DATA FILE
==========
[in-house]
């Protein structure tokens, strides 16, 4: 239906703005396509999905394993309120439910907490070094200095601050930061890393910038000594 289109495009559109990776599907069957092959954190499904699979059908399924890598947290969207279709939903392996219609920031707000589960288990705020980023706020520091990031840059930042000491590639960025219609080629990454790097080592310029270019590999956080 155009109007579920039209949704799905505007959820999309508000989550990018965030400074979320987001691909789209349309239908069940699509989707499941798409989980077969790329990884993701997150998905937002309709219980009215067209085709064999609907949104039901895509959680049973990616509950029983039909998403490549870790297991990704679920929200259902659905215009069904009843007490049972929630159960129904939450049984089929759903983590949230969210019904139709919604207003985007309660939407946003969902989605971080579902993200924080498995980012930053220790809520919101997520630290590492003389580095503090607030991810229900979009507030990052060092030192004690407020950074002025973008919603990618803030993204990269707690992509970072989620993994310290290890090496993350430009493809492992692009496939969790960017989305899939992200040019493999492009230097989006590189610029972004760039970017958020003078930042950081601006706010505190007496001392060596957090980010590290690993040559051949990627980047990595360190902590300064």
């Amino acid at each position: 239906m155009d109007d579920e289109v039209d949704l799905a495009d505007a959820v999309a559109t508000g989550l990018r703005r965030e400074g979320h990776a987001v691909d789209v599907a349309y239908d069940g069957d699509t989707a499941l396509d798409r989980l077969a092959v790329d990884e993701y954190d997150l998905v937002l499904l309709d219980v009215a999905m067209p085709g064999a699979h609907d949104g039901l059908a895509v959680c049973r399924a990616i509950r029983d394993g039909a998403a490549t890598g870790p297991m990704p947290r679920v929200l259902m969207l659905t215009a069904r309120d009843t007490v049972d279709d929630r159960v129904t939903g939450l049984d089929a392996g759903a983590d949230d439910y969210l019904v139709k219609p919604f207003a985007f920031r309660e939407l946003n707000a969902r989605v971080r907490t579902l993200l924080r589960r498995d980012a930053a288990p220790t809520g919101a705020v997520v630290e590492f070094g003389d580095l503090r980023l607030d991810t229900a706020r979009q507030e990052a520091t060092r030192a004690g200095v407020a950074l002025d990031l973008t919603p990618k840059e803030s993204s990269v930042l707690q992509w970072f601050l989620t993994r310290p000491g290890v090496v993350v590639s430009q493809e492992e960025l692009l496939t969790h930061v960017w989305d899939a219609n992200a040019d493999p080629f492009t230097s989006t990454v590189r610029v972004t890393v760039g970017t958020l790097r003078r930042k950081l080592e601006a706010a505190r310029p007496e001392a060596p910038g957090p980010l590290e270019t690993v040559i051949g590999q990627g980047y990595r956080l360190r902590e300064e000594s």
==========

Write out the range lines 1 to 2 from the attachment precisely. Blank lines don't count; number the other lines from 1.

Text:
[in-house]
């Protein structure tokens, strides 16, 4: 239906703005396509999905394993309120439910907490070094200095601050930061890393910038000594 289109495009559109990776599907069957092959954190499904699979059908399924890598947290969207279709939903392996219609920031707000589960288990705020980023706020520091990031840059930042000491590639960025219609080629990454790097080592310029270019590999956080 155009109007579920039209949704799905505007959820999309508000989550990018965030400074979320987001691909789209349309239908069940699509989707499941798409989980077969790329990884993701997150998905937002309709219980009215067209085709064999609907949104039901895509959680049973990616509950029983039909998403490549870790297991990704679920929200259902659905215009069904009843007490049972929630159960129904939450049984089929759903983590949230969210019904139709919604207003985007309660939407946003969902989605971080579902993200924080498995980012930053220790809520919101997520630290590492003389580095503090607030991810229900979009507030990052060092030192004690407020950074002025973008919603990618803030993204990269707690992509970072989620993994310290290890090496993350430009493809492992692009496939969790960017989305899939992200040019493999492009230097989006590189610029972004760039970017958020003078930042950081601006706010505190007496001392060596957090980010590290690993040559051949990627980047990595360190902590300064």